Just like deconstruction, religious trauma recovery can look different for every person. With that being said, they both have some basic stages and I want to break them down for you.
The thing I want you to remember is that these stages aren’t linear. You can go back and forth between two stages, or you could be in two or more stages at one time. Everyone’s different. So, take these stages as information to help you understand the core basics of religious trauma recovery and your deconstruction journey, but don’t think of it as a ridged road map you have to follow.
These phases are explained in depth in chapter 1 of the book ‘Leaving the Fold’ by Marlene Winell, Ph.D. (Side Note: Her book is geared towards helping people who have chosen to leave their religion. It’s ok if that’s not where you’re at. She doesn’t try to convince you of what to believe or not believe, but rather gives you knowledge to help you understand how religious trauma impacts us and how to recover from it.)
Ok, so let’s get into the phases.
Phase 1: Separation
In phase 1 you start to have questions or doubts about what you’ve been taught to believe. You may ignore this stage for a while, but eventually the doubts become too much and you start to research or ask questions. As time goes on you may find yourself starting to separate from your church, beliefs, or spiritual practices. This can include church, small groups, your devotion time, or prayer time. For some this can be quick, but for most this is a gradual separation that happens over an extended period of time.
Phase 2: Confusion
This is where you feel like your life has been turned completely upside down. You may feel as if you have lost your whole identity and struggle to get an understanding of yourself and life. Many feel as if they’re a balloon just drifting through the wind.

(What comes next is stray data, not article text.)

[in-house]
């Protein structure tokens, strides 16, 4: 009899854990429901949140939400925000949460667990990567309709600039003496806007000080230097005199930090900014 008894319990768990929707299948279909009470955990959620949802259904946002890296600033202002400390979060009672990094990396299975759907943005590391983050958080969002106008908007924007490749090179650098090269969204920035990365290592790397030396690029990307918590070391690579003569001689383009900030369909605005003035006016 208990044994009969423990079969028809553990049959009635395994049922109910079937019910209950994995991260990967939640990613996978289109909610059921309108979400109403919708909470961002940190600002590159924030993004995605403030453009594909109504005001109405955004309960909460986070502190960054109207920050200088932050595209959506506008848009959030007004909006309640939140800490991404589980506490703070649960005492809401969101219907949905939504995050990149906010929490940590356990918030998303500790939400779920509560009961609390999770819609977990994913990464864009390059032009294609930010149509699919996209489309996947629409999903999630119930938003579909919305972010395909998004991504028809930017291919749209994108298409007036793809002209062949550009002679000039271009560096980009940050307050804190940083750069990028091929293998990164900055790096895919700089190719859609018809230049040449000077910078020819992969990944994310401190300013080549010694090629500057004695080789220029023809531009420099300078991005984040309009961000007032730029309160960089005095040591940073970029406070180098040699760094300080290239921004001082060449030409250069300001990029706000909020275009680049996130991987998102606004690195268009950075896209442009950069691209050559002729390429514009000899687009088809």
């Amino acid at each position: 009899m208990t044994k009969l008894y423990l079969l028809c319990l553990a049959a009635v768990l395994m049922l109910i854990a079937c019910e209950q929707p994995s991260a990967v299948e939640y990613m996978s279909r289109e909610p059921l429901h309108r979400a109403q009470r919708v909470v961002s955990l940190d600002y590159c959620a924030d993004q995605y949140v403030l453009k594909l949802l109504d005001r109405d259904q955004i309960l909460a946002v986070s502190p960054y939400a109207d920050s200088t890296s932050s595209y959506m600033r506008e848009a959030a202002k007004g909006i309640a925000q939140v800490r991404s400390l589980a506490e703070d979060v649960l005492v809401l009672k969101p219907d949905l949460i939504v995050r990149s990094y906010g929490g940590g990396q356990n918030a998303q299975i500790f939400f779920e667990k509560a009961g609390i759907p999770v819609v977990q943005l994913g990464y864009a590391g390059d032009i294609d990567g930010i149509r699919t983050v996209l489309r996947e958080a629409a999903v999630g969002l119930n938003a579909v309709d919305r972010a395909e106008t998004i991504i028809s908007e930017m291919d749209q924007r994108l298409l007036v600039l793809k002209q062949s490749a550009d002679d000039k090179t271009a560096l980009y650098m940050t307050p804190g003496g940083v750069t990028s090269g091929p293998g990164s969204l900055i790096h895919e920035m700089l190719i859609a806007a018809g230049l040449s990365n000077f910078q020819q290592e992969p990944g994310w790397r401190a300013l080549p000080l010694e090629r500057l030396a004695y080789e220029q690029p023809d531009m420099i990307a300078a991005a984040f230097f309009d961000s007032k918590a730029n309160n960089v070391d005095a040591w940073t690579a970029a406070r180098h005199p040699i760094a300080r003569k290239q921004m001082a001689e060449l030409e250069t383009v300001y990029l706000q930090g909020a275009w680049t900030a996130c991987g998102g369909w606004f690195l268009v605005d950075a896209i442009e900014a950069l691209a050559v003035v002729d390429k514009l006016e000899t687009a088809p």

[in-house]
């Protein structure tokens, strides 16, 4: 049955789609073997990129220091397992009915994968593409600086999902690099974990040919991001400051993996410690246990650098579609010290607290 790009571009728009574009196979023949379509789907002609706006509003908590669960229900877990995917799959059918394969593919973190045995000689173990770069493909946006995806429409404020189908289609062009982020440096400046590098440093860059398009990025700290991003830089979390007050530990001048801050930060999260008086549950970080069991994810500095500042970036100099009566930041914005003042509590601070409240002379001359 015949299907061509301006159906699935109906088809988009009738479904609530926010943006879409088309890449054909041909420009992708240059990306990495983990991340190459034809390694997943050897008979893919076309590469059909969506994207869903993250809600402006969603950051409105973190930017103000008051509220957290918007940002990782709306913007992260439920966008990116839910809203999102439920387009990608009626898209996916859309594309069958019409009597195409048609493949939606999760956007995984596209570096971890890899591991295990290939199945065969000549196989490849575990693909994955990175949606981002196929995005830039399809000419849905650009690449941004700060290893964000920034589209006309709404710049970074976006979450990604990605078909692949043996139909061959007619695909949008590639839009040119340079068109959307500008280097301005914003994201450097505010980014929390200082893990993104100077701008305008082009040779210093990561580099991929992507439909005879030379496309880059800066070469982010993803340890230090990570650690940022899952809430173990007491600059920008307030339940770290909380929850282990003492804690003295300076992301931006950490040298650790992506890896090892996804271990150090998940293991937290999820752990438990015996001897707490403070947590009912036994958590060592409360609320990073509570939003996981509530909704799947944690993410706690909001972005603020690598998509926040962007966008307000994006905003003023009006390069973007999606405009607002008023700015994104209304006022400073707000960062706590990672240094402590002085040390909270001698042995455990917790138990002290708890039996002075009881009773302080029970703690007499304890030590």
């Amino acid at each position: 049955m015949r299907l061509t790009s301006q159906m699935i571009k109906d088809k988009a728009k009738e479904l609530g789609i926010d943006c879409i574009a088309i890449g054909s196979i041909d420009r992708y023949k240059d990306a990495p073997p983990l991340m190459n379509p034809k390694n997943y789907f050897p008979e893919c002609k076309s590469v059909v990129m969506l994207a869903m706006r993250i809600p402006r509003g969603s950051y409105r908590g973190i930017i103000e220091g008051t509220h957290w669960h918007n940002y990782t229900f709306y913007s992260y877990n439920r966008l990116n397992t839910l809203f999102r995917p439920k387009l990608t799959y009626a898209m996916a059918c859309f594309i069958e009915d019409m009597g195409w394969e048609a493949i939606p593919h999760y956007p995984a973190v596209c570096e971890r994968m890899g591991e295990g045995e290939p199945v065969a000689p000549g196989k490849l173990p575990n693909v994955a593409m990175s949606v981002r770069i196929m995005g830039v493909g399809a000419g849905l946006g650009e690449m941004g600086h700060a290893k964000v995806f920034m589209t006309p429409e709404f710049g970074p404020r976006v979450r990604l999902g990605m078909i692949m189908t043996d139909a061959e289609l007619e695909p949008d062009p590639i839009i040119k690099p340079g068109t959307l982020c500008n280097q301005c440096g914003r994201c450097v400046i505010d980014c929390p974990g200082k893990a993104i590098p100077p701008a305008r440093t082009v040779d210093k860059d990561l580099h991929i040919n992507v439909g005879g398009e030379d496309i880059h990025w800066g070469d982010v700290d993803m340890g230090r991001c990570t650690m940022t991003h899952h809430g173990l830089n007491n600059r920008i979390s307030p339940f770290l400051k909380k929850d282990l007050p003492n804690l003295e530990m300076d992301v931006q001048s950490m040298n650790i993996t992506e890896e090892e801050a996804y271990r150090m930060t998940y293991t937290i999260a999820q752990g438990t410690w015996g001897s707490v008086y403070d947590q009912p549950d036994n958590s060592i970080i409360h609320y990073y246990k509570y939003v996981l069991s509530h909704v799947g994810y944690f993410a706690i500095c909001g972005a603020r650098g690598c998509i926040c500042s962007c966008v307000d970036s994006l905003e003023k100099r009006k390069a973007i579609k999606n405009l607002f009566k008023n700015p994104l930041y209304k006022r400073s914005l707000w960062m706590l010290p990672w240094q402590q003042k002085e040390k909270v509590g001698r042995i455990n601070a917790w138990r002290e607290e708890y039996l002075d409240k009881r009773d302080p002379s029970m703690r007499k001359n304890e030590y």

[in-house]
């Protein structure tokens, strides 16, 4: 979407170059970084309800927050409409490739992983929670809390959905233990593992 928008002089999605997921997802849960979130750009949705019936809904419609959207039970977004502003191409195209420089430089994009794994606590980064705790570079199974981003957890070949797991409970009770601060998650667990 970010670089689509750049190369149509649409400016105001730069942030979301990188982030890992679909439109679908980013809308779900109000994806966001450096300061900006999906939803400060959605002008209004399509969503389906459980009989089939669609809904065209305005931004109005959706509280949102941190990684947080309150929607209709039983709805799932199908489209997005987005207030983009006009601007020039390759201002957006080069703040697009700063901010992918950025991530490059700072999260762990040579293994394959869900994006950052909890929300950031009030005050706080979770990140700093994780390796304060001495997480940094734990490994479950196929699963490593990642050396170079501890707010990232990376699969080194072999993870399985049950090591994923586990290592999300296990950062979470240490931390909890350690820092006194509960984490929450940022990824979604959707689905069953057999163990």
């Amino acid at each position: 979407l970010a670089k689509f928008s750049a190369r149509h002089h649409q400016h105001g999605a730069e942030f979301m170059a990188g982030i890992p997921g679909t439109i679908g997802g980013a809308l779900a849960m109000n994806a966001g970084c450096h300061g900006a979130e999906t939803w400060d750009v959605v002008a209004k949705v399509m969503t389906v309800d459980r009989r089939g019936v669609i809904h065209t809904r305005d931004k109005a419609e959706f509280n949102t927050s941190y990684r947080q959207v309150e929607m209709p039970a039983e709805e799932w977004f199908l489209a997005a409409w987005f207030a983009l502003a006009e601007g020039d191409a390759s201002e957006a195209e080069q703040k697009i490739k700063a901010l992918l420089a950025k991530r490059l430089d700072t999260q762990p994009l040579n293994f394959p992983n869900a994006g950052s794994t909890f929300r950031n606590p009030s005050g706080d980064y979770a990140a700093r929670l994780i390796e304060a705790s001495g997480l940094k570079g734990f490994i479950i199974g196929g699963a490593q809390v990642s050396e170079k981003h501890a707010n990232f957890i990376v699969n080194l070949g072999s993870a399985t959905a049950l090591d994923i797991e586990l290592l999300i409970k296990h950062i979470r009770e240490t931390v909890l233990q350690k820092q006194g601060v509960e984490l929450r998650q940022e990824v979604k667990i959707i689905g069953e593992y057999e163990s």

Phase 3: Avoidance
In this phase you may find yourself avoiding church or religion all together. It’s normal in this phase for people on the outside to feel as if you’re “throwing the baby out with the bath water,” but this is an important stage in your healing journey. Think of it this way. Many couples choose to have a separation period before they jump to divorce. For some this will help them heal and mend their relationship, but for others this separation makes it clear that divorce is best for both parties. The avoidance phase works in the same way. By separating yourself from church or religion it allows you the space you need to sort things out.
Phase 4: Feeling
This is the phase where you find yourself feeling strong emotions. For most people, this includes anger, sadness, regret, or grief. These are all important to allow yourself to feel. Your instinct may be to push them away but try to let yourself feel them. Sit with your emotions and let them guide you through your healing journey. Give yourself permission to feel.
Phase 5: Rebuilding
This is my favorite phase! This is where you rebuild your life. This can include rebuilding community, your identity, your purpose, and so much more. During this phase you take back choice and start living!
During my deconstruction I have been in multiple phases at one time. At the moment, I’m mostly in phase 5 and boy am I LOVING IT!
What phase(s) are you in right now?
What phase was/is the hardest?
If you already deconstructed, did you go through all these phases?
Comment below and let us know!